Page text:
Moving From Picky To Plesant: Tips For Helping Cautious EatersIf child’s eating habits are a source of concern, you're not alone. Many parents are distressed by what their children eat — or don't eat. When we asked parents what information they wanted on this web site, “how to handle picky eaters” was near the top of the list. Try some of these ideas.
1. Stay calm. If your child senses that you're unhappy with his or her eating habits, it may become a battle of wills. React as little as possible when children reject a food.
2. Stick to the routine. One of the most important aspects of healthy eating is having some kind of routine. Eating breakfast, lunch and dinner helps the whole family eat better.
3. Keep an eye on the clock. No sweet drinks or snacks for at least one hour before meals. If kids come to the table hungry, they may be more motivated to eat.
4. Limit sodas and other sugary drinks. If children fill up on soft drinks, it may reduce their appetite healthier snacks and meals.
5. Recruit your child's help. Ask your child to check out what’s on sale at the grocery and contribute to the grocery list. Encourage your child to help make breakfast, pack lunches and pitch in for dinner (Kids Cook). Encourage your children to eat a wide variety of foods by letting them pick out a new fruit, vegetable, or grain at the grocery store. Tell them it’s a new game called “Adventure Eating” and make it a weekly event. If they picked it, they’ll be more likely to eat it.
6. Set a good example. If you enjoy a variety of healthy foods on a regular basis, your child is more likely to as well.
7. Keep it separate. If your child isn't a fan of various ingredients mixed together, separate the food. Place sandwich fixings outside the bread, or serve the ingredients of a salad, casserole or stir-fry separately.
8. Don't offer sweets as a reward. Withholding dessert sends the message that dessert is the best food, which can increase your child's desire for sweets. You might pick one or two nights a week as dessert nights and skip dessert the rest of the week. Or redefine dessert as fruit, yogurt or other healthy choices.
9. Expect some food preferences. Everyone has food preferences. Don't expect your child to like everything. As kids mature, they often become less selective about food.
10. Let them eat at other people’s houses. For some reason children will sometimes eat foods they would never touch at home when they are in other situations.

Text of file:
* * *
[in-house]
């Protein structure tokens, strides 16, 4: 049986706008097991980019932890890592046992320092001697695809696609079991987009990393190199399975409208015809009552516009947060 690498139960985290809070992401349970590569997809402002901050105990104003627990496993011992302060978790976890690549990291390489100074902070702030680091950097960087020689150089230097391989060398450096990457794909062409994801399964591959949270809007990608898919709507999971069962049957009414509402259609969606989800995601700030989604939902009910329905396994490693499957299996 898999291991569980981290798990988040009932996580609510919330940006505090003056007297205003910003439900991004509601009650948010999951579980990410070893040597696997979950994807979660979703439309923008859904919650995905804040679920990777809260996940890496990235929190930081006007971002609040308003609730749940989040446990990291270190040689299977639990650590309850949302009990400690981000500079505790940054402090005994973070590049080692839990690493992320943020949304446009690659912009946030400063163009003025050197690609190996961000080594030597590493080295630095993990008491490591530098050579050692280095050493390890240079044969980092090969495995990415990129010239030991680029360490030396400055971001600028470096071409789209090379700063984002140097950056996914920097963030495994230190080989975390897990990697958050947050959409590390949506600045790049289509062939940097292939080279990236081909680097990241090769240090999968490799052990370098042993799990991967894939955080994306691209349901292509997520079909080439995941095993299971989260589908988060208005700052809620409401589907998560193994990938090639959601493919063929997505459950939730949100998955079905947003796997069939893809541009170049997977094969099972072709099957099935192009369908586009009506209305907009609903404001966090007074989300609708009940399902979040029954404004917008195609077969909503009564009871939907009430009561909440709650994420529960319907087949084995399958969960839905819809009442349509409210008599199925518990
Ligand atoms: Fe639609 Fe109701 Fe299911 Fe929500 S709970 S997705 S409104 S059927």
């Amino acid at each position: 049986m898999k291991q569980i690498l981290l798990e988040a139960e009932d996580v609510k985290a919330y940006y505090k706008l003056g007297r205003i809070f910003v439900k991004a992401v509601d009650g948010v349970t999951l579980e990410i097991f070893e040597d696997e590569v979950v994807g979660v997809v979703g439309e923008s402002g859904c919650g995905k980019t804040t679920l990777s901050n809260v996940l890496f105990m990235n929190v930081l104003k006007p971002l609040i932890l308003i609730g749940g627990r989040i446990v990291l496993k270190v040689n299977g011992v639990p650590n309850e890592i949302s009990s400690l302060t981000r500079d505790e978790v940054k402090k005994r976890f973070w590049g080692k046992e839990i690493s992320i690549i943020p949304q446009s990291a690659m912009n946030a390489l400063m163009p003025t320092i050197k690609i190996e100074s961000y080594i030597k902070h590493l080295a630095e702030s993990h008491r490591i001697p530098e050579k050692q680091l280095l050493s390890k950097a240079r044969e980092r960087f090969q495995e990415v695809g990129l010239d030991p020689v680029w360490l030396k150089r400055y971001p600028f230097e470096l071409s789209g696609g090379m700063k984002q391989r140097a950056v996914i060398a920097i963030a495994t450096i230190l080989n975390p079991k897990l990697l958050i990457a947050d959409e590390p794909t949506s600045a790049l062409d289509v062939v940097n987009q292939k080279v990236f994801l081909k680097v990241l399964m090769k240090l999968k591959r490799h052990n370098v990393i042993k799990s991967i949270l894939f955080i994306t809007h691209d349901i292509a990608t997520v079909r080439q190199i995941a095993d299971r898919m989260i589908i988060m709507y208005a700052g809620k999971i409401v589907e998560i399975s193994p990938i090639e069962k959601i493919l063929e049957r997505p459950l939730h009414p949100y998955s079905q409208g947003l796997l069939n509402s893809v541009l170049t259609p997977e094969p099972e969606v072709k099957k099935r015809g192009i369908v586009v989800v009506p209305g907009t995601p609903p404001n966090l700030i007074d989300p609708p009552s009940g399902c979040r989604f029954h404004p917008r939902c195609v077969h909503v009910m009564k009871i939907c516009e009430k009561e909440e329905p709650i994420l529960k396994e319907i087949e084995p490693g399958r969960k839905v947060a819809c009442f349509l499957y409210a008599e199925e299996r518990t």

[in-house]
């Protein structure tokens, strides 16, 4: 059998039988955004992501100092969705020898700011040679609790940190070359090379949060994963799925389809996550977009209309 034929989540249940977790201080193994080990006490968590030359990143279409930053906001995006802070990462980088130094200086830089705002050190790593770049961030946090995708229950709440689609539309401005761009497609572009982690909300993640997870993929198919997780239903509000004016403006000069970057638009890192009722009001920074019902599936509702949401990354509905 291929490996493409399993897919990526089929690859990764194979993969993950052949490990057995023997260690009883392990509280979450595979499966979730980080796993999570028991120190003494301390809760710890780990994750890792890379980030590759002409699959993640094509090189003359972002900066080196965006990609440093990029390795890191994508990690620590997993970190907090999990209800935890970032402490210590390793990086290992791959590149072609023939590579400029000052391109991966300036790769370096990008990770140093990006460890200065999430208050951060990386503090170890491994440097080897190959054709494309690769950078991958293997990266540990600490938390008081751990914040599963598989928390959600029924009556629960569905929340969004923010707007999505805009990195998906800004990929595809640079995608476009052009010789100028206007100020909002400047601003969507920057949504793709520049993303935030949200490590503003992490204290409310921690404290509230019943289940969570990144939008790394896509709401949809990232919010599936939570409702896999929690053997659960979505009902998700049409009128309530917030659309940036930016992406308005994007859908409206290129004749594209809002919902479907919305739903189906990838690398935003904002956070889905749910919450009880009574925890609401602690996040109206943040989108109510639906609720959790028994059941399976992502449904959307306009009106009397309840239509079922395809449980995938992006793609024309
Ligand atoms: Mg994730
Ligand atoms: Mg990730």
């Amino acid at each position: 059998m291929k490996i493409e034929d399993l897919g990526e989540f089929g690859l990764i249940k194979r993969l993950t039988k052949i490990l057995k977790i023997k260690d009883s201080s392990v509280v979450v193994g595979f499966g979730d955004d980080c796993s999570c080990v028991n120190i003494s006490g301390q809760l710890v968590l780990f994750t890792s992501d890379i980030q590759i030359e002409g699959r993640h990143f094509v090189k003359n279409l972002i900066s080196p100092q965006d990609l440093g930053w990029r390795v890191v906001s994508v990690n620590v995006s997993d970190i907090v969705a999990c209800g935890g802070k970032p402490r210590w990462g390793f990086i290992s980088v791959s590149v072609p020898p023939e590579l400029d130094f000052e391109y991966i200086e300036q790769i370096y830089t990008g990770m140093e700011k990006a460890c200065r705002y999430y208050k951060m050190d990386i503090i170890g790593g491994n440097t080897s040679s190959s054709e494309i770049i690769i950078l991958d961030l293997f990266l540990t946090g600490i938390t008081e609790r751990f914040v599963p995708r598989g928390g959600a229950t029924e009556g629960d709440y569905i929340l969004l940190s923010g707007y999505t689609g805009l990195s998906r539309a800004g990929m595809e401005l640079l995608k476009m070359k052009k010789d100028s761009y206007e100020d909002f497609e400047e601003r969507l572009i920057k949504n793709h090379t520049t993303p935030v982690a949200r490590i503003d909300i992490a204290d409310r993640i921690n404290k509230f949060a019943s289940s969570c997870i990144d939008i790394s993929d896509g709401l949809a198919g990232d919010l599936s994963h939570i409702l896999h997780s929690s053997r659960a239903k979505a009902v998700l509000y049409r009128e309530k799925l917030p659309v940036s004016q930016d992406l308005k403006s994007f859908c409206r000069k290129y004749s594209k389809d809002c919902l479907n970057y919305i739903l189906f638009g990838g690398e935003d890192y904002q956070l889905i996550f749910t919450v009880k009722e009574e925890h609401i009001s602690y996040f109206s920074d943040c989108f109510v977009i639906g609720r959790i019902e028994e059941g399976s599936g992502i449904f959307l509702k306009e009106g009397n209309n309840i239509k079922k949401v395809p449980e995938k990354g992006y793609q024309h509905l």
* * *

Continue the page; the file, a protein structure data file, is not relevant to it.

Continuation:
11. No bad mouthing the food. Teach your children to be polite and simply say “No thank you,” if they don’t like a certain food. Allowing them to continually criticize a food just reinforces the notion in their minds. It also doesn’t help family relationships!
12. Don’t label your kids by their eating habits. Current research shows that the best attitude for parents to adopt is one of confidence that children can learn to eat well. Instead of calling your child “picky”, which is often seen as negative, use words like “selective”, “sensitive” or “cautious” when referring to his approach to food or don’t talk about it much at all.
13. Don’t allow a selective eater to stop the family from eating healthy foods. Be sure the rest of the family eats a variety of healthy foods and have confidence that cautious eaters will catch up over time.
14. Know when to seek help. If your child is energetic and growing, he or she is probably doing fine. Consult your child's doctor and a Registered Dietitian if you're concerned that overly selective eating habits are compromising your child's growth and development, if they seem extra tense about food or some foods seem to make your child sick. Some children are born with extremely sensitive palates and tasting disliked foods is almost like experiencing physical pain. In some cases children may have a sensory processing disorder or an eating disorder which requires special help.
Adapted from the Mayo Clinic/ Tips for Healthier Lives and Feeding the Kids.
Fear of new foods may be genetic
One We Can! KY mother describes her son’s diet like this, “There’s pasta, pasta and then there’s…pasta. If he even sees of smells a new food his whole face contorts.”
Fear of new food is called neophobia. Researchers examined the eating habits of over 5000 pairs of twins between 8 and 11 years old and found children’s aversions to trying new foods are mostly inherited. The message to parents: It’s not your cooking, it’s your genes. The study, led by Dr. Lucy Cooke at the University College London used a standard scale to measure the contribution of genetics and environment to childhood neophobia. According to the report, 78 % is genetic and the other 22 % percent is environmental.
A natural skepticism of new foods is a healthy part of a child’s development, according to Ellyn Satter, a child nutrition expert whose books, including Child of Mine: Feeding With Love and Good Sense , have developed a cult following among parents of picky eaters. Being picky about food has kept the human race alive as we selected sweet and safe foods in the natural environment and avoided bitter foods that were often toxic.
Each child has a unique set of likes and dislikes. The only way children discover what they are is by putting food in their mouths and tasting it out over and over again.